… SURVEY GAVE BOARD MEMBERS FOOD FOR THOUGHT
As Metsger mentioned, some of NCUA’s deliberations this week on the federal credit union interest rate ceiling were informed by state credit union supervisory authorities, via a NASCUS survey. In response to a request from the federal agency, NASCUS conducted a survey of its regulator members across the country, asking what interest rate ceilings (if any) their states have on the books and what those rates are. According to the responses, about one in every three states have no interest rate ceilings. Of those that do, the average rate is 22% with most reporting a fixed rate. Results of the interest rate ceilings (report and spreadsheet) are available to all NASCUS members; see the links below.
ALTERED FINANCIAL REFORM LEGISLATION MAY BE AHEAD
Congress’ return next week from its week-long President’s Day state/district work period could be the opportunity for financial reform legislation to be introduced, particularly the latest version of the Financial CHOICE Act by House Financial Services Committee Chairman Jeb Hensarling (R-Texas). Earlier this month, Hensarling circulated a memo among committee colleagues outlining changes to his bill, which he first proposed in the last Congress. Among other things, the first version of the legislation called for a five-member NCUA Board, extend the exam period for some credit unions to 18 months, and increase the transparency by NCUA for the overhead transfer rate (OTR). However, in his Feb. 6 memo, Hensarling dropped the five-member board provision, stating “NCUA Board will have three rather than five members.” (NASCUS continues to urge lawmakers to consider designating one seat on the NCUA Board for a candidate who has served as a state credit union supervisor.)
Meanwhile this week, the CFPB filed notice that it is rechartering (for two year terms) its four advisory bodies, which are the Credit Union, Community Banker and Research Advisory Councils, and the Consumer Advisory Board. The consumer board (mandated under the Dodd-Frank Act, and which is intended to “provide information on emerging practices in the consumer financial products or services industry, including regional trends, concerns, and other relevant information”) may be short-lived, if the latest version of the CHOICE bill becomes law. According to Hensarling’s memo, “mandatory advisory boards” of the CFPB would be repealed under the latest version of the bill.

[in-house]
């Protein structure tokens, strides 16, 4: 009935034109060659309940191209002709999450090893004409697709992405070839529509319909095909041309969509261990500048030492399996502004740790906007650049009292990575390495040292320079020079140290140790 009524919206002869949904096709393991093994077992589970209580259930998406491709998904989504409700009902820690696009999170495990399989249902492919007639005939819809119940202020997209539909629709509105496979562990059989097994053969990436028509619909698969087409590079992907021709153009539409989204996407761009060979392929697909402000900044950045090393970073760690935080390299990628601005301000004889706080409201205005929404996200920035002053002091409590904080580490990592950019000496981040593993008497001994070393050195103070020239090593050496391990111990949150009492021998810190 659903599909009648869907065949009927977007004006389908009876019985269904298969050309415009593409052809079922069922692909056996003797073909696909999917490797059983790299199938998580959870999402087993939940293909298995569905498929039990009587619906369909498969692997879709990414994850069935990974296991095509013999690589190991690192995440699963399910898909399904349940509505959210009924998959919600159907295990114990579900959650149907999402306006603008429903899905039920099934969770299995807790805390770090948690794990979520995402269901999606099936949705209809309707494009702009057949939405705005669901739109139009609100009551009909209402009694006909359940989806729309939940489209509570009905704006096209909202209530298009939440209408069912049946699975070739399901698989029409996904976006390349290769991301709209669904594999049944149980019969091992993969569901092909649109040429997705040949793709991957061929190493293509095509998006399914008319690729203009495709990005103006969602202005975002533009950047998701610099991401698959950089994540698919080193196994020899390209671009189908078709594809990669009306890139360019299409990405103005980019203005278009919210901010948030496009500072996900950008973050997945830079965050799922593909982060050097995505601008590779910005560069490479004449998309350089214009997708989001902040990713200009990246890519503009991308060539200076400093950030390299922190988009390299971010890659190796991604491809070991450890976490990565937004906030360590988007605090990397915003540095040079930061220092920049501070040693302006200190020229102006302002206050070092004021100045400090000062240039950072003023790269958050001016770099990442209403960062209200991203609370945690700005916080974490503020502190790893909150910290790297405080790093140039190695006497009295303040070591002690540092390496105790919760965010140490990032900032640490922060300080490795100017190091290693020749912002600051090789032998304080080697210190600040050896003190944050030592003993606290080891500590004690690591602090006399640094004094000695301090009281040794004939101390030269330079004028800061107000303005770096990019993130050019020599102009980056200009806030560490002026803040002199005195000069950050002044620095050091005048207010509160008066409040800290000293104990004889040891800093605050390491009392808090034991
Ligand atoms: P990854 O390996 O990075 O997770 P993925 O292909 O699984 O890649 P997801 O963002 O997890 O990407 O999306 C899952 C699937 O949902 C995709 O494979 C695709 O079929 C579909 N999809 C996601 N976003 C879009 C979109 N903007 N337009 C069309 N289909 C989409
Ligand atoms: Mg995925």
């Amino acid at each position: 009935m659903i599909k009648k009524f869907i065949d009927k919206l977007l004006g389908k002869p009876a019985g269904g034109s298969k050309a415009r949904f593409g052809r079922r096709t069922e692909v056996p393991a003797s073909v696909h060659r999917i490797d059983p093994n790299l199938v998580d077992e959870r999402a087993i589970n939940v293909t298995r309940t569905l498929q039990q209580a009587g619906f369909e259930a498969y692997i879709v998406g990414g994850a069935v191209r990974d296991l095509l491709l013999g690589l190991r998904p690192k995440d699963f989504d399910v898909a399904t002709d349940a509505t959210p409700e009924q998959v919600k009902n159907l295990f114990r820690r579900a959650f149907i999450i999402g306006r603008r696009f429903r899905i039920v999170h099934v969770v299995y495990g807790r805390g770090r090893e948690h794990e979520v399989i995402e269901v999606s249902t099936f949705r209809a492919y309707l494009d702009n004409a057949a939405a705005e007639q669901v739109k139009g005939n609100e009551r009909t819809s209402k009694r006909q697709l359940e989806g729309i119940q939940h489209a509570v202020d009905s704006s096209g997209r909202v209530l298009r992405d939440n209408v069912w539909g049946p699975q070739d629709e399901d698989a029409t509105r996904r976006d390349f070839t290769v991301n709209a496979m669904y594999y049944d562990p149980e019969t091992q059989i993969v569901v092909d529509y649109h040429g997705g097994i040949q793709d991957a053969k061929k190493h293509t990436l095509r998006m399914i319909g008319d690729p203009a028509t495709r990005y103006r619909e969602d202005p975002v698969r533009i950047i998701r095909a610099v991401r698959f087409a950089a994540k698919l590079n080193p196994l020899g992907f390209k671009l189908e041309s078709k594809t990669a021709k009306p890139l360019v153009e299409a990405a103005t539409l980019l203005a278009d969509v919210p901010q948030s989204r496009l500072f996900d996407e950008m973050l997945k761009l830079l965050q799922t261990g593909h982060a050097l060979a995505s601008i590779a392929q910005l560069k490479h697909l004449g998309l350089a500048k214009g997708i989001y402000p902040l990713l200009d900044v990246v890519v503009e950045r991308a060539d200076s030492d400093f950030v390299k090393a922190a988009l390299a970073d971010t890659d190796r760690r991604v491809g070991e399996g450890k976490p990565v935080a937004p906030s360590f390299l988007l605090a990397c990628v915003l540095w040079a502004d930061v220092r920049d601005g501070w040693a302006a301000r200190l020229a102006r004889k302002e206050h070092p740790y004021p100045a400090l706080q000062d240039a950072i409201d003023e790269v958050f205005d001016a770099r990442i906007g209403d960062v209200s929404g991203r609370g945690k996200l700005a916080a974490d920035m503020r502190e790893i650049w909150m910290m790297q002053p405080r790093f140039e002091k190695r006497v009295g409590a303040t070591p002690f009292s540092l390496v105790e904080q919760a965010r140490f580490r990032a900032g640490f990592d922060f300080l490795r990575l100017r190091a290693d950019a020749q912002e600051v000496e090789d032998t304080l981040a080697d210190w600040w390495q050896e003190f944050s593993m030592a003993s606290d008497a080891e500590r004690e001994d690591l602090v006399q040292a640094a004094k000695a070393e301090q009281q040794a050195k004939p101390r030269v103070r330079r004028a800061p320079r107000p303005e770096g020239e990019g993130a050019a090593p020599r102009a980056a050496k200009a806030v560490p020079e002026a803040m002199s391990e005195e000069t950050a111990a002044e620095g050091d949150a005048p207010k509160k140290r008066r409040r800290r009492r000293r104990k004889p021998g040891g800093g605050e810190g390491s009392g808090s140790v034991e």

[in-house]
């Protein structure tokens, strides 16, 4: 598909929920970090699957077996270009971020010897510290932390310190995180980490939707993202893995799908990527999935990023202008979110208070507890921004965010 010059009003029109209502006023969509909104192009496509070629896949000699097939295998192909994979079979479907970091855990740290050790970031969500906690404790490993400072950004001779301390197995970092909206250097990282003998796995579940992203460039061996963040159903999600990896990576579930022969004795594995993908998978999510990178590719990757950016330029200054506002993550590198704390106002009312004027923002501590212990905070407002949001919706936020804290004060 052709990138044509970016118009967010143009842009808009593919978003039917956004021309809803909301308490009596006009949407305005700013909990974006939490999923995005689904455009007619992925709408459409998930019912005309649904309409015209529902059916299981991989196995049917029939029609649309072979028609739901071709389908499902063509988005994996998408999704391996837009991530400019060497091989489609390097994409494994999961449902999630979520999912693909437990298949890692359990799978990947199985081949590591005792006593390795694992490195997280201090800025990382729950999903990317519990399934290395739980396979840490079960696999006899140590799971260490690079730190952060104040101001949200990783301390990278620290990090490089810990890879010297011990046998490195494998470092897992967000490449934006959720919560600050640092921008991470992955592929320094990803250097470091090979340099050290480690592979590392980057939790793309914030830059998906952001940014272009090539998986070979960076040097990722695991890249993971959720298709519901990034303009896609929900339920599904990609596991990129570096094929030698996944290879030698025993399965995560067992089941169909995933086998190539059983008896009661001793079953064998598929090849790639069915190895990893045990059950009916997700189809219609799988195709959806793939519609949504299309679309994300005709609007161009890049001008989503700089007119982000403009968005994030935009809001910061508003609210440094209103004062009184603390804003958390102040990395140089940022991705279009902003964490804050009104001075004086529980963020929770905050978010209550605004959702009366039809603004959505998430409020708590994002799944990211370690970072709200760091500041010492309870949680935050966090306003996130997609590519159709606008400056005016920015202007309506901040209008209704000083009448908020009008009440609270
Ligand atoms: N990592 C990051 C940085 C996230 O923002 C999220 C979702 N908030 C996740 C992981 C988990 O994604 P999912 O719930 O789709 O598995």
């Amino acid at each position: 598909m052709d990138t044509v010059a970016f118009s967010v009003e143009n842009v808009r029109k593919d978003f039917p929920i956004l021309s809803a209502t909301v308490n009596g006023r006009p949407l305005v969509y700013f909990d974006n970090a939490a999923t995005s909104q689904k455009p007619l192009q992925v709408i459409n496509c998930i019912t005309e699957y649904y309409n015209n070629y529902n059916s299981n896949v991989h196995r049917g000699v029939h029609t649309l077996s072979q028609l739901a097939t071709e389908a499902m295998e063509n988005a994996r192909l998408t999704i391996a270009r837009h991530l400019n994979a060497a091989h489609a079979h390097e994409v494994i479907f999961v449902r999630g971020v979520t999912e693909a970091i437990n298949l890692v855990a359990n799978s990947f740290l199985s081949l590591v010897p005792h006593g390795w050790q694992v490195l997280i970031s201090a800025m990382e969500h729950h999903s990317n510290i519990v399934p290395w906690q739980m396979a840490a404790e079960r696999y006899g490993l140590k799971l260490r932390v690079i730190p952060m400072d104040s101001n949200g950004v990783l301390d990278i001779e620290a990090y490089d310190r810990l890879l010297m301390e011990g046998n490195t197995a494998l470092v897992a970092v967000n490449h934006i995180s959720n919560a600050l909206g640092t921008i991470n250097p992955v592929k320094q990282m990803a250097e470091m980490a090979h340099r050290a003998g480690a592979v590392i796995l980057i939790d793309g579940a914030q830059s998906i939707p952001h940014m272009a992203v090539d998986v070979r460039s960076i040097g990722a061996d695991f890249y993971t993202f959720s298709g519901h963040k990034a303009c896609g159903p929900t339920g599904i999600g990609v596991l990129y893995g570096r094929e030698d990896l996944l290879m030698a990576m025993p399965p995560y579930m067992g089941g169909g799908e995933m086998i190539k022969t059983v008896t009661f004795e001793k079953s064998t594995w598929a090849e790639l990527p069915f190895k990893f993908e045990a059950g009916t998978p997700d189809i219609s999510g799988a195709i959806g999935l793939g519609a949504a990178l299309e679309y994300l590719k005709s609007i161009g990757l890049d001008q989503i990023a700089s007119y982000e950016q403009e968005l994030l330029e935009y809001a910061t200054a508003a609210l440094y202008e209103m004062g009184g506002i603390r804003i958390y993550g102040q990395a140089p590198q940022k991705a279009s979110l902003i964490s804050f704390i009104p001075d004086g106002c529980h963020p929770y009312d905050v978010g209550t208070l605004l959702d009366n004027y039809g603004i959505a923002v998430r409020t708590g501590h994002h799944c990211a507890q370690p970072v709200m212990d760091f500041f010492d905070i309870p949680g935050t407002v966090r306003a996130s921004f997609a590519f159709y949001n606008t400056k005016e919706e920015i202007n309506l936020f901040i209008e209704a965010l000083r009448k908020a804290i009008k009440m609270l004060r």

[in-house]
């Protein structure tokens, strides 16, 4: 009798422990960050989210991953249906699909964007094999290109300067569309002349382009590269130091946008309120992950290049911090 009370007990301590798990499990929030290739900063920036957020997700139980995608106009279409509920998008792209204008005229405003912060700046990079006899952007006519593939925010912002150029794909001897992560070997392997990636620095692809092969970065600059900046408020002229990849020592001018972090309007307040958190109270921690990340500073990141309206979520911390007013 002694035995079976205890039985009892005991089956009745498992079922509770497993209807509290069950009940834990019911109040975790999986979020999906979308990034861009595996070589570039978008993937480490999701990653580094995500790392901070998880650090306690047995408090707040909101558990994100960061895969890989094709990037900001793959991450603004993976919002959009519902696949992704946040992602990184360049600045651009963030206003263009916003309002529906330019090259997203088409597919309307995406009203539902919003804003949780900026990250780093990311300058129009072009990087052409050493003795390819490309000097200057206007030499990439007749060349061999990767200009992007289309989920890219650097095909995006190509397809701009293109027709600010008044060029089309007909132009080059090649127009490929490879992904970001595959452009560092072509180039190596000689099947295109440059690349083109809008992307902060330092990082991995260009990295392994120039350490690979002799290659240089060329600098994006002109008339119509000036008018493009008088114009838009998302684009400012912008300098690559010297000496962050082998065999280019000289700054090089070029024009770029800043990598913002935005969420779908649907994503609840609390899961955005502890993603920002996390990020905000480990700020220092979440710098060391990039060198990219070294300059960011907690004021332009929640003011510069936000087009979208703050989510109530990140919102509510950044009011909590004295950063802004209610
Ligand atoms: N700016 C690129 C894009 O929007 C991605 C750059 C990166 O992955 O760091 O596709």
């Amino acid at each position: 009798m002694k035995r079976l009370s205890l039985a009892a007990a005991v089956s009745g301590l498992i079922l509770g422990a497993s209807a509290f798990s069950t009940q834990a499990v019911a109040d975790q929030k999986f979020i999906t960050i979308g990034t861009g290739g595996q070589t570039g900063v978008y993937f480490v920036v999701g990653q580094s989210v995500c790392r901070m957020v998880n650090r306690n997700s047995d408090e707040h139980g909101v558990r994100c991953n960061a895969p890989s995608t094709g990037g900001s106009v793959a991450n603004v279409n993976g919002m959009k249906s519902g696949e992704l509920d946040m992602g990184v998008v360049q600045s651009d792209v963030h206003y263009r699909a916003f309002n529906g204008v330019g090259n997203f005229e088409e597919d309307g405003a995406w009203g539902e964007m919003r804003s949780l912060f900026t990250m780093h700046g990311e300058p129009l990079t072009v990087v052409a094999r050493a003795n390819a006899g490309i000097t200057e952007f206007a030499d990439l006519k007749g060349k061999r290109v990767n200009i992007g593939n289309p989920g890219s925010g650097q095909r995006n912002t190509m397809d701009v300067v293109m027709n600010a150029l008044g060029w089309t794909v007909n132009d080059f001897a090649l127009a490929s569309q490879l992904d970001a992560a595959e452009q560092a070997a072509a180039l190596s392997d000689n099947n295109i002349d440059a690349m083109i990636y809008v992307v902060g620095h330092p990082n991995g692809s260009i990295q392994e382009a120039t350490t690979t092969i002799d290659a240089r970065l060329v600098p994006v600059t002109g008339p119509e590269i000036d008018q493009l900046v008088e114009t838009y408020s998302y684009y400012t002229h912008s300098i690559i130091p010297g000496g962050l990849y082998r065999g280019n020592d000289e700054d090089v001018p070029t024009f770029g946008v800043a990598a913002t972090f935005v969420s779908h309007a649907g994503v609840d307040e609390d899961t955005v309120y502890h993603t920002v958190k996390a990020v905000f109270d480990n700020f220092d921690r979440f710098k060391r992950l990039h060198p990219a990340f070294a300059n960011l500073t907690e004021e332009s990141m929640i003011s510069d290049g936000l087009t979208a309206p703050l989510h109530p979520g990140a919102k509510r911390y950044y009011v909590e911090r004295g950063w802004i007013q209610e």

STATE SYSTEM MAKES THE ROUNDS AT BIGGEST CU MEETING OF YEAR
The state system will be well represented next week at the largest credit union system gathering of the year – the 2017 CUNA Governmental Affairs Conference in Washington – as NASCUS Board and Advisory Council members, staff and others maintain a heady schedule of conferences and discussions with congressional committee representatives, federal regulators, credit union system leaders and more throughout the week. Meetings are scheduled with representatives from: Senate Banking Committee, House Financial Services Committee, Treasury Department, CFPB and between the chairs of the NCUA and NASCUS Boards. In addition to those, the state system leaders are scheduled to hold discussions and dialog with representatives from (among others) World Council of Credit Unions (WOCCU), the National Association of Federally-insured Credit Unions (NAFCU), CUNA Mutual Group, American Association of Credit Union Leagues (AACUL), National Association of Credit Union Service Organizations (NACUSO), Payments Systems for Credit Unions (PSCU), and more. Look for reports on Twitter (@TheNASCUS), the NASCUS website and next week’s NASCUS Report for a wrap up.
BRIEFLY: FL Directors, Clearinghouse on changing AML reports
It doesn’t matter what state you may be from: state credit union system participants nationwide are welcome to the March 8 Florida Directors College & Executive Forum in Orlando, a one-day program focusing on national trends and issues affecting state credit unions in the Sunshine State, and nationwide; see the link below for more … The current anti-money laundering/ countering the financing of terrorism (AML/CFT) statutory and regulatory framework is “outdated and thus ill-suited for apprehending criminals and countering terrorism in the 21st century,” according to the Clearinghouse, a New York-based advocacy group for the nation’s largest banks, which released a 30-page white paper on the subject last week. The paper makes a number of recommendations, including “modernizing” suspicious activity report (SAR) filing thresholds.
Patrick Keefe, NASCUS Communications, firstname.lastname@example.org or (703) 528-5974